THE FAILURE TO find weapons of mass destruction (WMD) in Iraq is forcing the Bush administration to defend itself against charges that it exaggerated the threat posed by former Iraqi leader, Saddam Hussein, and two congressional committees have begun hearings on the administration's interpretation of intelligence related to Iraq's WMD.
The Bush administration's chief rationale for invading Iraq was that it posed a near-term threat to the United States and countries in the Persian Gulf region. Saddam Hussein possessed weapons of mass destruction, the administration claimed, and might have used them or given them to terrorists. Vice President Dick Cheney stated in an August 26 speech that "there is no doubt that Saddam Hussein now has weapons of mass destruction" and said March 16 that "Iraq has reconstituted nuclear weapons." In an October speech, President George W. Bush himself asserted that Baghdad "possesses and produces chemical and biological weapons," and he repeated the claim two days before the invasion began.
UN weapons inspectors have long said that Iraq had never provided an adequate accounting of its prohibited weapons programs or convinced them that its weapons of mass destruction had been destroyed. But Hans BKx, who retired July 1 as executive chairman of the UN Monitoring, Verification and Inspection Commission (UNMOVIC), told Arms Control Today June 16 that he warned government officials not to equate unaccounted-for weapons with existing weapons.
Now, more than three months after coalition forces entered Iraq, no weapons of mass destruction have been found, leading critics to question the administration's characterization of intelligence reports on Iraqi WMD and the imminence of the threat they posed. Greg Thielmann, who was director of the Strategic, Proliferation, and Military Affairs Office in the State Department's Bureau of Intelligence and Research until retiring in September 2002, told Arms Control Today June 26 that senior administration officials made misleading statements about intelligence regarding Iraq. Representative Jane Harman (D-CA), ranking member on the House Intelligence Committee, said June 25 that "administration officials rarely included the caveats and qualifiers attached to the Intelligence Community's judgments" in their statements about Iraq's weapons programs.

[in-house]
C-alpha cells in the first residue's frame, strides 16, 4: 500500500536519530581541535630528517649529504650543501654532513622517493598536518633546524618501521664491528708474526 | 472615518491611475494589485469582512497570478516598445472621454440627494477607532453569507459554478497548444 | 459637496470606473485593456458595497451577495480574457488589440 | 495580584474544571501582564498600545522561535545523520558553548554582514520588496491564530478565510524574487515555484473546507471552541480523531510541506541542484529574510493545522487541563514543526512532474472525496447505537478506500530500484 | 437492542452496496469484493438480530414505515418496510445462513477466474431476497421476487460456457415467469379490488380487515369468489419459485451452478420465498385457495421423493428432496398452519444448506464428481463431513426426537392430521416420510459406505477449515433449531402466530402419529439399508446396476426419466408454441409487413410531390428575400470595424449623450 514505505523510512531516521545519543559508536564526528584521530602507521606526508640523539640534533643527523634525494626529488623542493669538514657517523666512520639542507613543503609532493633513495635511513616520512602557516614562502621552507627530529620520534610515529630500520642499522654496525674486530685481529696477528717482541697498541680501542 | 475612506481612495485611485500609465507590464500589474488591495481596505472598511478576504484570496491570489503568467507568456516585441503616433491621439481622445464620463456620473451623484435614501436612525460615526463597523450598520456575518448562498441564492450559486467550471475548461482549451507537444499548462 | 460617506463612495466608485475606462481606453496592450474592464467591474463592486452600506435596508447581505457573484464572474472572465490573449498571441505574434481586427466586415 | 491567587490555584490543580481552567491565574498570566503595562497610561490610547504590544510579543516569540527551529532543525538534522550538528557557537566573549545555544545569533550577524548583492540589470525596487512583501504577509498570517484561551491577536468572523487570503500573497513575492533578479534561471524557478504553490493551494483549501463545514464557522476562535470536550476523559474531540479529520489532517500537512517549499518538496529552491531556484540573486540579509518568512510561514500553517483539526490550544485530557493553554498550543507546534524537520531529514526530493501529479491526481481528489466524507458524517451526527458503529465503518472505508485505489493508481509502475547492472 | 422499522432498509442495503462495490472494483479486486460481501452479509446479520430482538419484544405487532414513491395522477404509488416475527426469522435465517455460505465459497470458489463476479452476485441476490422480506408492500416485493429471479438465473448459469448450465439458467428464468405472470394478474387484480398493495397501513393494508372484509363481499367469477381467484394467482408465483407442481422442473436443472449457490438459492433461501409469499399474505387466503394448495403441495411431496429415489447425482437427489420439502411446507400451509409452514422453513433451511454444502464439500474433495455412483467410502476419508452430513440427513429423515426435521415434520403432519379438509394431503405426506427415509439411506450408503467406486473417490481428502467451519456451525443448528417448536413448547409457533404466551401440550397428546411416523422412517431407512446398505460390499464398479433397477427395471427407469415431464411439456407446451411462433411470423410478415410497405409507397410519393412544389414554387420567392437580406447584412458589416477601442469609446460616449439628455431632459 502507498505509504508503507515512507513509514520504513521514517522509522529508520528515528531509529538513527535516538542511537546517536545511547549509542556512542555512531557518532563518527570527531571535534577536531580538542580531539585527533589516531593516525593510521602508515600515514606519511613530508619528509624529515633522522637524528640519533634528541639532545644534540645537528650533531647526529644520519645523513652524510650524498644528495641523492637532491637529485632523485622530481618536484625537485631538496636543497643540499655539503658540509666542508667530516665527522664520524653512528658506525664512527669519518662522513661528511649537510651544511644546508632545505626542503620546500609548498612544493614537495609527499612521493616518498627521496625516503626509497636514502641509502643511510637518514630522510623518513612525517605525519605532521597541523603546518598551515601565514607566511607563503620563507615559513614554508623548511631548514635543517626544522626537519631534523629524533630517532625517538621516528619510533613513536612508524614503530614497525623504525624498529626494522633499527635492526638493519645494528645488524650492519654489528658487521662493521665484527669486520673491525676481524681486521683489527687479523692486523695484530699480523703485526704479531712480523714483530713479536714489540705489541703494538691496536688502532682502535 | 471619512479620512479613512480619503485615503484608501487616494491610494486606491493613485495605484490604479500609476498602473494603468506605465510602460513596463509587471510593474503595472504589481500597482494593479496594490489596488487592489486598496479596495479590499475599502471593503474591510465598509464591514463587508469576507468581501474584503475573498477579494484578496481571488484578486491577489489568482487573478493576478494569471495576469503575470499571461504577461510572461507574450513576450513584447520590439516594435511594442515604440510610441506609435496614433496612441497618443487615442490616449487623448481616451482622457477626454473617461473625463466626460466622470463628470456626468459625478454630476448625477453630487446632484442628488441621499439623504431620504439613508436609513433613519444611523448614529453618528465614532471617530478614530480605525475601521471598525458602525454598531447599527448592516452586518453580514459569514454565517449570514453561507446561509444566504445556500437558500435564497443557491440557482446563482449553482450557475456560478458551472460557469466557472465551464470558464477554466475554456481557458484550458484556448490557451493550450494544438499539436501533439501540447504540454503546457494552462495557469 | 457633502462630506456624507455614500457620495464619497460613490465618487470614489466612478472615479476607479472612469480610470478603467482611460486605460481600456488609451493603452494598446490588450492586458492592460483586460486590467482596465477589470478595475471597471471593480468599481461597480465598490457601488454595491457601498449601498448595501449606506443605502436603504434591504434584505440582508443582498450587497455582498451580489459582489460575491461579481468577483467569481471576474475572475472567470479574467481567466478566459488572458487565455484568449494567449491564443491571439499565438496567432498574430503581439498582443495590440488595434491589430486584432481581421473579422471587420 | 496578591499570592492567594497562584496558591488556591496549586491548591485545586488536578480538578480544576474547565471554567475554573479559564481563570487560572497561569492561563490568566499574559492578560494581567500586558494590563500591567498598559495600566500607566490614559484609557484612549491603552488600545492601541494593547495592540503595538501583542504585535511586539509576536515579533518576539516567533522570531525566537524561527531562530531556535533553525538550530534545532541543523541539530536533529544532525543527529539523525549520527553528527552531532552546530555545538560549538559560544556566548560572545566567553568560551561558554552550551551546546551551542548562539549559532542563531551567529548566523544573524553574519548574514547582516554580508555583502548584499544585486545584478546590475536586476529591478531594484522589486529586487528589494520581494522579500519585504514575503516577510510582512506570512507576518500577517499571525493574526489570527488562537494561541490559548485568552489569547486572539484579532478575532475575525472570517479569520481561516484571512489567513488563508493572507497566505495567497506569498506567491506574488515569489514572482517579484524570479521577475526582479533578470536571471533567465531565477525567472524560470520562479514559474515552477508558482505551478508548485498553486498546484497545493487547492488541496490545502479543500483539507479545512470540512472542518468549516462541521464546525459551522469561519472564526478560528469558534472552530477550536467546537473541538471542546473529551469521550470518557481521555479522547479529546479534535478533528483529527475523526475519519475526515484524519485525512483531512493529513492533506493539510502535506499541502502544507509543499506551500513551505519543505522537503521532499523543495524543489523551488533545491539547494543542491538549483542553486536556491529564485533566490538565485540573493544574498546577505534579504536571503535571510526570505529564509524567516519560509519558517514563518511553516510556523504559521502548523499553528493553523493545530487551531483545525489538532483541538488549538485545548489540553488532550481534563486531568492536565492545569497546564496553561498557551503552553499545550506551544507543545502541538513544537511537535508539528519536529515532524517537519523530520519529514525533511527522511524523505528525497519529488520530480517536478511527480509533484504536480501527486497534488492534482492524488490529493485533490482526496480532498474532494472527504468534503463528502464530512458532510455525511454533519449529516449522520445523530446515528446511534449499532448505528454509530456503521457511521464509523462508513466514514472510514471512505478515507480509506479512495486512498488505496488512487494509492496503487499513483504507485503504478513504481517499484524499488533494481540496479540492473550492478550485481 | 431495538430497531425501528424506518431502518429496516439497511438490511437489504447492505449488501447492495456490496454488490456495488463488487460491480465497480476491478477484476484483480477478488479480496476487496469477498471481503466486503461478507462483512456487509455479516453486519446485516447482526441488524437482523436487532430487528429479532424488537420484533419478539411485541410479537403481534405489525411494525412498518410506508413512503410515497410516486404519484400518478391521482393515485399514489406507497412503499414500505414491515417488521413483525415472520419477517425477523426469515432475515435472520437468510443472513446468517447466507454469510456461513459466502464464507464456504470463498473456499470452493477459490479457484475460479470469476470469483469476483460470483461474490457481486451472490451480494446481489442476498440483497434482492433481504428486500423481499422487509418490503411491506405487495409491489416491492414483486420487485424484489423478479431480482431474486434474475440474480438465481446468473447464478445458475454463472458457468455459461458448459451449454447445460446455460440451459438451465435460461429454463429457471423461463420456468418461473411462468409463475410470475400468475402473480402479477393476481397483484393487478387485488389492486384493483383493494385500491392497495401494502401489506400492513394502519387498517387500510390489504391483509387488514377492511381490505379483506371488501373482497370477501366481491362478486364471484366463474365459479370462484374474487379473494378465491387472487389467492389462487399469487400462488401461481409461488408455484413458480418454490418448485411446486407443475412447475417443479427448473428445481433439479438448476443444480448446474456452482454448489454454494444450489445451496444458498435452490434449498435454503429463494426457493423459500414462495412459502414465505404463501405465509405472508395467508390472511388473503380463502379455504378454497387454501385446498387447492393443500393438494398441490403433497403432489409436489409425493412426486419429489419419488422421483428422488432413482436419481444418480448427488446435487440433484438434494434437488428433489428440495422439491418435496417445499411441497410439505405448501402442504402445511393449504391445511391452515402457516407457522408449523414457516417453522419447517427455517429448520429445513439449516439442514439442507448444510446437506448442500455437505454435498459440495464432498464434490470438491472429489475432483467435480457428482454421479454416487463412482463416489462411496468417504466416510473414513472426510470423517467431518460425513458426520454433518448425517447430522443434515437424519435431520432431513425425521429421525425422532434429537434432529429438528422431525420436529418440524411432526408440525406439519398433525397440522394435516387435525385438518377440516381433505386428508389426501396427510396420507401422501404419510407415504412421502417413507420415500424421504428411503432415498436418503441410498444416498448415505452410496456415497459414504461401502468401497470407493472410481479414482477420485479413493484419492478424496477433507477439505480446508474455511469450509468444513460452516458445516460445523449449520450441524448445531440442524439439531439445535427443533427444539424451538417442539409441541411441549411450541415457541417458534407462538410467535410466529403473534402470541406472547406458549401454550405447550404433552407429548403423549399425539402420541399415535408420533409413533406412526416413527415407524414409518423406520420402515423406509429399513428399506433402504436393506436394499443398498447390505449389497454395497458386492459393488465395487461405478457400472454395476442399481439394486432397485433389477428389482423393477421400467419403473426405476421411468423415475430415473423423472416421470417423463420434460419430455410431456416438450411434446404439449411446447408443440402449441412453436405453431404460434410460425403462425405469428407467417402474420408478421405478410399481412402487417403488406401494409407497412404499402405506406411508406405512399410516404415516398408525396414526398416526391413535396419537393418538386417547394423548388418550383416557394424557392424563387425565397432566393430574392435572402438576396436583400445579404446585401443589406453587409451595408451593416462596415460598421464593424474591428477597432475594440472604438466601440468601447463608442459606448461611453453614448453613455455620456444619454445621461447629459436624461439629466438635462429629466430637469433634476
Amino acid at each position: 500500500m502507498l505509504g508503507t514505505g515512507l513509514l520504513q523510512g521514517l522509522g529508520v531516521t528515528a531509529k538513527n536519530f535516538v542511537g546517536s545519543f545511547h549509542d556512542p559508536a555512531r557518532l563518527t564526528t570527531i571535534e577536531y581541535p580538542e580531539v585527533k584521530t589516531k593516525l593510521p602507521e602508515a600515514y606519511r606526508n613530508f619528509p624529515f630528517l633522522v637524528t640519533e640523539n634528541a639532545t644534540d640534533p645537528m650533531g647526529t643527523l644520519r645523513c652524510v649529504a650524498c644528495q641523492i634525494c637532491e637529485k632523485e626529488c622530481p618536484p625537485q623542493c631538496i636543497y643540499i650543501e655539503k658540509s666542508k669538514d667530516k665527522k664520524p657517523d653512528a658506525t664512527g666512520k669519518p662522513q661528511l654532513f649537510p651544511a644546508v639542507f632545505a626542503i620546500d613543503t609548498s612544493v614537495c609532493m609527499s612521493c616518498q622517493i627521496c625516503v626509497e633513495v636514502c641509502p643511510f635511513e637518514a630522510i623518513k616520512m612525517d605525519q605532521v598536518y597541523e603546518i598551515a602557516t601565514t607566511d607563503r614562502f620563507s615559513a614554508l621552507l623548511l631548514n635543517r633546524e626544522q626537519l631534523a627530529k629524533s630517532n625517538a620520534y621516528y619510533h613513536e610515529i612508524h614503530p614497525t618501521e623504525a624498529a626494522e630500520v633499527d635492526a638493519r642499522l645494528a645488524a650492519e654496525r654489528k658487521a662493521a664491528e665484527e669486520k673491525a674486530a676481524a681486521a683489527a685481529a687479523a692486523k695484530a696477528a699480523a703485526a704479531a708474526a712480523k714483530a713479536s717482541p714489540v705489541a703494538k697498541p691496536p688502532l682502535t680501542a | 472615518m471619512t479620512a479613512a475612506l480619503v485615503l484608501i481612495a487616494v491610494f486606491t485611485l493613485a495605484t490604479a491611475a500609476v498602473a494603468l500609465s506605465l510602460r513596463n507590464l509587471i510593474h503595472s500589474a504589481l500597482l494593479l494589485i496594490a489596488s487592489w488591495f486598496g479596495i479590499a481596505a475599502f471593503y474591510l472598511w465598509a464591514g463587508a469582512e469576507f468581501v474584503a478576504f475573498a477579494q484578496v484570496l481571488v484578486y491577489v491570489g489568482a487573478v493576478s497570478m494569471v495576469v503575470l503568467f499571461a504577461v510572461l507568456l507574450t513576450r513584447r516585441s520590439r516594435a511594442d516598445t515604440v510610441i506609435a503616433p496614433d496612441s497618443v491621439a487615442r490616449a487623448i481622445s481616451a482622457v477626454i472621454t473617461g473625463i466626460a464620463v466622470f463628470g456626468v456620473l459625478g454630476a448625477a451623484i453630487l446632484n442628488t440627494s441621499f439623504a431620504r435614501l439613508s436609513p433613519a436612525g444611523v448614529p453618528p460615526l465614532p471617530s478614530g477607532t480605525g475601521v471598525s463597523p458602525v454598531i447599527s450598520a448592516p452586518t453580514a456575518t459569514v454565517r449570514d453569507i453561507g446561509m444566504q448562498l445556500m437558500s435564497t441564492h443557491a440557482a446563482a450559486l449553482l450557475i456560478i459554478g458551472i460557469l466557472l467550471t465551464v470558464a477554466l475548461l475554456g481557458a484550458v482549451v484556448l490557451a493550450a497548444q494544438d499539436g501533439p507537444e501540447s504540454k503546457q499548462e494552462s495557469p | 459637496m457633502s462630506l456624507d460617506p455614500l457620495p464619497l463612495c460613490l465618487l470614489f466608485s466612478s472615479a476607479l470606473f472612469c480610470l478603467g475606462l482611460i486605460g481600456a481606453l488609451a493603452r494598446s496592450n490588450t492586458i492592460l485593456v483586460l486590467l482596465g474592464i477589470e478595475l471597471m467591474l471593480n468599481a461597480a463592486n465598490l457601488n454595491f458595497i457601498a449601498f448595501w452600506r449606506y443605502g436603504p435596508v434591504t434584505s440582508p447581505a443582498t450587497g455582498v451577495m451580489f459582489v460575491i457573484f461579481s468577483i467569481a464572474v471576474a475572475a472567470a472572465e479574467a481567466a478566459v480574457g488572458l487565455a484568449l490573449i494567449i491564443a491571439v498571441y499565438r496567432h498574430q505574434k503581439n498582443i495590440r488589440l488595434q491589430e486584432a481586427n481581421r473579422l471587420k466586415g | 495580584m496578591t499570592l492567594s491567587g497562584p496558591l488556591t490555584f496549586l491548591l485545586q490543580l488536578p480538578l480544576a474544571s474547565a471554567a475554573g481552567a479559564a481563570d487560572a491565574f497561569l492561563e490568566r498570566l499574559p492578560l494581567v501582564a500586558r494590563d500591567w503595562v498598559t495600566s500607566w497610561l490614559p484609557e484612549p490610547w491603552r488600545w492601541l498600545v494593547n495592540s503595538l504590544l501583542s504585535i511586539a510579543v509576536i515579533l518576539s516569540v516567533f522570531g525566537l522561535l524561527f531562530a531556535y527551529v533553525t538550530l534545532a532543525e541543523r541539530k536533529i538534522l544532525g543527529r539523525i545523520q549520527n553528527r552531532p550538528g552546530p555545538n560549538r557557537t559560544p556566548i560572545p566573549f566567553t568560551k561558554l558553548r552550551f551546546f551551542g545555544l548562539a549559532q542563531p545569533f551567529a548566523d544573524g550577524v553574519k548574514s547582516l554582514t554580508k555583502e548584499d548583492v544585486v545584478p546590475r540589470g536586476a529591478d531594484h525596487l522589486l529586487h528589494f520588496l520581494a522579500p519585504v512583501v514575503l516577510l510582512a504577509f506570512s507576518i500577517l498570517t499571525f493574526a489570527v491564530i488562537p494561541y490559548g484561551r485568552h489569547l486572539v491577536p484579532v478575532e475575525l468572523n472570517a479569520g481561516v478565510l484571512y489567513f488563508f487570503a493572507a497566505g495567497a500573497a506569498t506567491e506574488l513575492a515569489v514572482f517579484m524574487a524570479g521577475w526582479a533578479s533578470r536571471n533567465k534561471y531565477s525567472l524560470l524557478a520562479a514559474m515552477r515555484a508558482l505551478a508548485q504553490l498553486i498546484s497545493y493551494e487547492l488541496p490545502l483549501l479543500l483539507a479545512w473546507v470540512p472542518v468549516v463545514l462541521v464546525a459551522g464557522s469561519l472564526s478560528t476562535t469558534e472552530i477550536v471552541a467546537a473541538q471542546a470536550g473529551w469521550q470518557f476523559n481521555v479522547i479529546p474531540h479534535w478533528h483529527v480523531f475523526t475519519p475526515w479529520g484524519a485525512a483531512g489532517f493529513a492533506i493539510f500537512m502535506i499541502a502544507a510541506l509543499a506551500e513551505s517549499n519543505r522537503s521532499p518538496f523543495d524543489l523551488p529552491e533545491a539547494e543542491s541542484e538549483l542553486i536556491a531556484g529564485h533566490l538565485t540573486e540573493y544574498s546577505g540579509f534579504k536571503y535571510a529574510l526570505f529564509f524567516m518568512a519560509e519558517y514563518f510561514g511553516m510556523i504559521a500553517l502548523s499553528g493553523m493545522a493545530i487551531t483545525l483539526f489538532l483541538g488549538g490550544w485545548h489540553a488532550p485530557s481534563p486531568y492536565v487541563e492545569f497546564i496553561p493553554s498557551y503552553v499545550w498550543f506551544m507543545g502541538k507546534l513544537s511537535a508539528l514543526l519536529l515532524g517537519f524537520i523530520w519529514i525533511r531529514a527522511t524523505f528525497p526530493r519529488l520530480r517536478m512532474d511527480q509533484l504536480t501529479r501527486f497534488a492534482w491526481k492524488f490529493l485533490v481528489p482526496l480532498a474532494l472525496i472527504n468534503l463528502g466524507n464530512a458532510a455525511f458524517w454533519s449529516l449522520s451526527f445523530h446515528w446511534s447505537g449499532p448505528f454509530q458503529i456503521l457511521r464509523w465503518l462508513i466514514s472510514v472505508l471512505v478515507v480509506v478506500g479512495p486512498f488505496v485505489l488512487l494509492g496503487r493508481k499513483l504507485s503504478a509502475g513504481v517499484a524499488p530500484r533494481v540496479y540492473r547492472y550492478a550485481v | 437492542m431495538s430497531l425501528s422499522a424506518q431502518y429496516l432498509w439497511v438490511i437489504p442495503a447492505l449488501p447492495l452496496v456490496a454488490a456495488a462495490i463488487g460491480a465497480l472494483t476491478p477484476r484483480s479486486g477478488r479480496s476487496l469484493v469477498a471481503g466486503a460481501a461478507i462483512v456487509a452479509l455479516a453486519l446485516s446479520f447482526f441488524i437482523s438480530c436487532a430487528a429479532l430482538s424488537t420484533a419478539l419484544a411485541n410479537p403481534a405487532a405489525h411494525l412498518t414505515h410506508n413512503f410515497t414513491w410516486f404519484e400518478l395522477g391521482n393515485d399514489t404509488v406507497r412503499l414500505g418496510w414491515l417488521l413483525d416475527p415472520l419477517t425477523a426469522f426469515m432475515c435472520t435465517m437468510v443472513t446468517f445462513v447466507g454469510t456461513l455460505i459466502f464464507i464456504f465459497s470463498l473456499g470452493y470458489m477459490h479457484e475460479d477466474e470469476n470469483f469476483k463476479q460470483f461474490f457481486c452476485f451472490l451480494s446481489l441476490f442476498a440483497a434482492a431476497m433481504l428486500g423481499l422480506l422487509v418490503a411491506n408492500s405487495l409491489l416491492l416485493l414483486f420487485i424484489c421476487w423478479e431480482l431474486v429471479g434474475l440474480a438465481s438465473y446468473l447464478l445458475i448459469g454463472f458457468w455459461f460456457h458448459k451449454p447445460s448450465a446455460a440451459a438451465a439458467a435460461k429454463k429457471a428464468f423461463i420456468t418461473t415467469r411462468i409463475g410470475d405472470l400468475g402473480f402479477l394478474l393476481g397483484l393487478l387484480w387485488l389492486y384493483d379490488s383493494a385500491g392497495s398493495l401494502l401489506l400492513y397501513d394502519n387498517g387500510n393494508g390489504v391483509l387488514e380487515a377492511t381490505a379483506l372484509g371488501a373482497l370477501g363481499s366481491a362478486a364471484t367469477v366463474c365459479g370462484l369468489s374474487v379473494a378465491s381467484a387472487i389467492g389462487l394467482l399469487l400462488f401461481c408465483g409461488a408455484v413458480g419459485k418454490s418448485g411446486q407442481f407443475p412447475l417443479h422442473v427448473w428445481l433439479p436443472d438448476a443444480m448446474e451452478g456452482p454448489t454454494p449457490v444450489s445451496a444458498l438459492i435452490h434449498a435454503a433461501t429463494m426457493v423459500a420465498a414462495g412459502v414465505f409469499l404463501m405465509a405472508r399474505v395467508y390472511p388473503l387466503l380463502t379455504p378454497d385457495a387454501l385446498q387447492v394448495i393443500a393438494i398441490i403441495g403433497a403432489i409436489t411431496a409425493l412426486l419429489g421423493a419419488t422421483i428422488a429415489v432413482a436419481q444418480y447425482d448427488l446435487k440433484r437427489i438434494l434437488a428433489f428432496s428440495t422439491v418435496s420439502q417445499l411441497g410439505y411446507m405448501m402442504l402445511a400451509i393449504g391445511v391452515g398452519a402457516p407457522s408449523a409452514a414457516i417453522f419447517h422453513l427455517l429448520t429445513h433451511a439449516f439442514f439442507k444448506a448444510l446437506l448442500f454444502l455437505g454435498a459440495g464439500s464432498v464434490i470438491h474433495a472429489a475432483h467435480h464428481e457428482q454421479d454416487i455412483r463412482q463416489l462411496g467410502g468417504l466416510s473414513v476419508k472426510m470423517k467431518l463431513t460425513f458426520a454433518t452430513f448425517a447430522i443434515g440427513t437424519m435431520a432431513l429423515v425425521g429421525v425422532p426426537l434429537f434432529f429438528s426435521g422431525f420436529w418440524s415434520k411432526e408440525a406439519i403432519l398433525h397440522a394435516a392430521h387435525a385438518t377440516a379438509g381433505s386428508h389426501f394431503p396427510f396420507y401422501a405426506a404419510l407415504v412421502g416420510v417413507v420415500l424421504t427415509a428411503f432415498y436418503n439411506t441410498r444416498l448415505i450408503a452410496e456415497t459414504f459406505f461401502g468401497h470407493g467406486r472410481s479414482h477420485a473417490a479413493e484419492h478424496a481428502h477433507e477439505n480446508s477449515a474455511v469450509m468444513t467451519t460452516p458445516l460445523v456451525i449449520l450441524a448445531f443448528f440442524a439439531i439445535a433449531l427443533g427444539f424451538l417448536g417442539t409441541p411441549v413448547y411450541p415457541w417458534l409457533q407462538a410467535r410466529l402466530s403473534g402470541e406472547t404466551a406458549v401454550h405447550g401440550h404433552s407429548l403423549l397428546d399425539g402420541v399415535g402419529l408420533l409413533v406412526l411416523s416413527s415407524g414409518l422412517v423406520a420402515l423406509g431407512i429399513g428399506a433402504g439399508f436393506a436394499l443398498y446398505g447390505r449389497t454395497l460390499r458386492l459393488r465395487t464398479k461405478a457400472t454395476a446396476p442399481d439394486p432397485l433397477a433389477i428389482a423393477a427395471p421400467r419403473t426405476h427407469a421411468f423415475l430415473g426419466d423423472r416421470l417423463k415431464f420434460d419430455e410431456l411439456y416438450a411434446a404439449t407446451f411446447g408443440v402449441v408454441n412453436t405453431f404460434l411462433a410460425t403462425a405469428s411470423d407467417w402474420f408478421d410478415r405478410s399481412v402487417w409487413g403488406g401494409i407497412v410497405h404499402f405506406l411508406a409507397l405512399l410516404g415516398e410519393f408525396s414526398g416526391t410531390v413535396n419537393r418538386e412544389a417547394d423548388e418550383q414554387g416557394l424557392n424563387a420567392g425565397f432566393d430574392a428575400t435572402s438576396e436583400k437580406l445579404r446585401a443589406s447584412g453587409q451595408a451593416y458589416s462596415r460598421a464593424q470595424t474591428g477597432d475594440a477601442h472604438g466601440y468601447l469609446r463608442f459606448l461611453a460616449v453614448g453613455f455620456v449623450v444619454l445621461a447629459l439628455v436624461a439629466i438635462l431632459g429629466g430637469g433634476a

Press reports have suggested that intelligence analysts felt pressured by the White House to alter their assessments to conform with the administration's beliefs about Iraqi WMD. The CIA and the Pentagon, however, have denied these allegations. Director of Central Intelligence George Tenet said in a May 30 statement that "the integrity of [the intelligence analysis] was maintained...and any suggestion to the contrary is simply wrong."
Nevertheless, criticism of the administration's use of intelligence has grown strong enough that Congress has decided to look into the matter. Initial calls by Democrats for a formal investigation were rebuffed, but both the House and Senate intelligence committees are conducting closed hearings as well as reviewing relevant intelligence documents. Senator Pat Roberts (R-KS), chairman of the Select Committee on Intelligence, said in a June 22 appearance on Fox News Sunday that his committee would also conduct a public hearing and issue a report after the closed hearings. Harman stated June 25 that the House will hold public hearings as well.
The Administration's Defense
Administration officials have dismissed the criticism, expressing confidence in the veracity of their prewar claims and offering several rebuttals, the starkest of which was Bush's assertion that coalition forces had actually "found...banned weapons." In a May 29 interview with Polish television, Bush said that forces had discovered two trailers that the CIA had identified as being part of a larger system for producing biological weapons. (See ACT, June 2003.) The CIA, …